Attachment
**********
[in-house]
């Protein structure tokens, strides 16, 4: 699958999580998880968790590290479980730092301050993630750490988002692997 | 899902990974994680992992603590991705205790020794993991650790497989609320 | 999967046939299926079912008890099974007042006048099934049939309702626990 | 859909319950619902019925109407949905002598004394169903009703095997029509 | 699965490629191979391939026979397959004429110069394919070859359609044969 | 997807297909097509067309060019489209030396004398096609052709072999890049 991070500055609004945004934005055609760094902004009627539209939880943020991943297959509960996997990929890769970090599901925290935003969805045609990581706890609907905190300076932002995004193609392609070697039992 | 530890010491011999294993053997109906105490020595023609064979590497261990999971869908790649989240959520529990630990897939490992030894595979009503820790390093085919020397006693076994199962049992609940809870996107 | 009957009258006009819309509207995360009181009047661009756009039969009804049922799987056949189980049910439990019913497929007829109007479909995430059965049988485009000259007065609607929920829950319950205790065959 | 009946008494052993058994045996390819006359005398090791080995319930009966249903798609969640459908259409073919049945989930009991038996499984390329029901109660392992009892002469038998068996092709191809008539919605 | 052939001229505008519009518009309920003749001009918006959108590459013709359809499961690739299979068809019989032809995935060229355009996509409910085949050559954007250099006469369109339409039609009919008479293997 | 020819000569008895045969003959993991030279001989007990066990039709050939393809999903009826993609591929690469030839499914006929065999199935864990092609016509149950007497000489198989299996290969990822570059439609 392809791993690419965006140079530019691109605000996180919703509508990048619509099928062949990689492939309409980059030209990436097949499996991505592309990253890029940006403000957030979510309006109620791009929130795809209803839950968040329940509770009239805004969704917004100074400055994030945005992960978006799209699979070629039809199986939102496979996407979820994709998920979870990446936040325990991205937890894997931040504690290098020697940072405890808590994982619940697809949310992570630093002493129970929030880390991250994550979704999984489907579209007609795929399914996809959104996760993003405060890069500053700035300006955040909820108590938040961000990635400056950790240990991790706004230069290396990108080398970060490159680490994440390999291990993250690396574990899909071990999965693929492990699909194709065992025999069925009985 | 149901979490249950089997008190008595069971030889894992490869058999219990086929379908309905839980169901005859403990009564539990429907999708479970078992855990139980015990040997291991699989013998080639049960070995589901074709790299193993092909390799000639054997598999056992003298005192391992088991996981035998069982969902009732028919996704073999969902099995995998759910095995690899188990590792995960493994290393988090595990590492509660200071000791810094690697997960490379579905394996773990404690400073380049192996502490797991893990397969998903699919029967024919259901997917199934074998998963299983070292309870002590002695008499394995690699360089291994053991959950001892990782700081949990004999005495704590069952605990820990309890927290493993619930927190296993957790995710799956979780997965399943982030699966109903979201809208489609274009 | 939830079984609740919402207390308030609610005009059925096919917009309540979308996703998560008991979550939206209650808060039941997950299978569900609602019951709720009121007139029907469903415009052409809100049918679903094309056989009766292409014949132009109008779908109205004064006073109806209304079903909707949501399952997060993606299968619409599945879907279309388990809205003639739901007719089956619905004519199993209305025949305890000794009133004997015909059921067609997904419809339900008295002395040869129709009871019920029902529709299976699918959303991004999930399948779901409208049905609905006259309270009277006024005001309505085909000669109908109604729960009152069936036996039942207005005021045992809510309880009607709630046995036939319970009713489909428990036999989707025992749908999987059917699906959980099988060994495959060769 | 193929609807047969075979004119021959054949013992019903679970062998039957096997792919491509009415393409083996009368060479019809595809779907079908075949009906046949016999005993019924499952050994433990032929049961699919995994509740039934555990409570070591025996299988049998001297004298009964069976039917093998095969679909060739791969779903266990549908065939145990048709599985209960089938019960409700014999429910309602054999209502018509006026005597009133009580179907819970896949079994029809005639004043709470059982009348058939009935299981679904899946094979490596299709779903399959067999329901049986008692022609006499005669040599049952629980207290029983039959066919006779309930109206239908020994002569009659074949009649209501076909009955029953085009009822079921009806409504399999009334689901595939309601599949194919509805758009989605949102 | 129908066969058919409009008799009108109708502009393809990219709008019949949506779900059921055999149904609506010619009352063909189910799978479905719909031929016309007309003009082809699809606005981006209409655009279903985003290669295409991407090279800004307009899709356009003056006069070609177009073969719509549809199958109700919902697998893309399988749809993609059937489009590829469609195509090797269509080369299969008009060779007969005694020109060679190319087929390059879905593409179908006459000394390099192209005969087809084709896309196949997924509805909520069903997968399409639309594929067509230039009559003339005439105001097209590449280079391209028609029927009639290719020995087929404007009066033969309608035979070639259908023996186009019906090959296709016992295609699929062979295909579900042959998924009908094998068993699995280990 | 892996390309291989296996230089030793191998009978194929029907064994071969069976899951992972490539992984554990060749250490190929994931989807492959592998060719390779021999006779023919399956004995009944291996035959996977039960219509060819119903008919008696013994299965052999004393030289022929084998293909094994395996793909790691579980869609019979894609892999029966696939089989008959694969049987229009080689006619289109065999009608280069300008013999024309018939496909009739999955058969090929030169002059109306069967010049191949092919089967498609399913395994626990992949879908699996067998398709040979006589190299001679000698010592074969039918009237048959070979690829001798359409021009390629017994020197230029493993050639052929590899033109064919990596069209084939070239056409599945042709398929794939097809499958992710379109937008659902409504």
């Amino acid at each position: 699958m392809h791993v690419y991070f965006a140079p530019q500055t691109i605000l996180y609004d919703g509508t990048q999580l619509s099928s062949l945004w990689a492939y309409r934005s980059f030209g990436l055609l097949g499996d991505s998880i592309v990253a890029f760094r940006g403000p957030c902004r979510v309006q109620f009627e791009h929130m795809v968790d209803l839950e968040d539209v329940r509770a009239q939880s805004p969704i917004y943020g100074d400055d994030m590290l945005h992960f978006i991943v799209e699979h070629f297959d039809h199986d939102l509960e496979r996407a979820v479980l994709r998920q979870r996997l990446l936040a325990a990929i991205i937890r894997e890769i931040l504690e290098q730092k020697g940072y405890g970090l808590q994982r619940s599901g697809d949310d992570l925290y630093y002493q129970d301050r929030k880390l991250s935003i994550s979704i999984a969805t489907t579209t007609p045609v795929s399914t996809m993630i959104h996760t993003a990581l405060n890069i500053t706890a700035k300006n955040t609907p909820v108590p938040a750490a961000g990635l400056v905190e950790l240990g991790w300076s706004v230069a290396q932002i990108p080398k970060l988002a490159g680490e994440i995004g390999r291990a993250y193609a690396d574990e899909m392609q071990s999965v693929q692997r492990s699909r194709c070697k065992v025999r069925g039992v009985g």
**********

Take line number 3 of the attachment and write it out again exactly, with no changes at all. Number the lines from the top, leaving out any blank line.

């Amino acid at each position: 699958m392809h791993v690419y991070f965006a140079p530019q500055t691109i605000l996180y609004d919703g509508t990048q999580l619509s099928s062949l945004w990689a492939y309409r934005s980059f030209g990436l055609l097949g499996d991505s998880i592309v990253a890029f760094r940006g403000p957030c902004r979510v309006q109620f009627e791009h929130m795809v968790d209803l839950e968040d539209v329940r509770a009239q939880s805004p969704i917004y943020g100074d400055d994030m590290l945005h992960f978006i991943v799209e699979h070629f297959d039809h199986d939102l509960e496979r996407a979820v479980l994709r998920q979870r996997l990446l936040a325990a990929i991205i937890r894997e890769i931040l504690e290098q730092k020697g940072y405890g970090l808590q994982r619940s599901g697809d949310d992570l925290y630093y002493q129970d301050r929030k880390l991250s935003i994550s979704i999984a969805t489907t579209t007609p045609v795929s399914t996809m993630i959104h996760t993003a990581l405060n890069i500053t706890a700035k300006n955040t609907p909820v108590p938040a750490a961000g990635l400056v905190e950790l240990g991790w300076s706004v230069a290396q932002i990108p080398k970060l988002a490159g680490e994440i995004g390999r291990a993250y193609a690396d574990e899909m392609q071990s999965v693929q692997r492990s699909r194709c070697k065992v025999r069925g039992v009985g």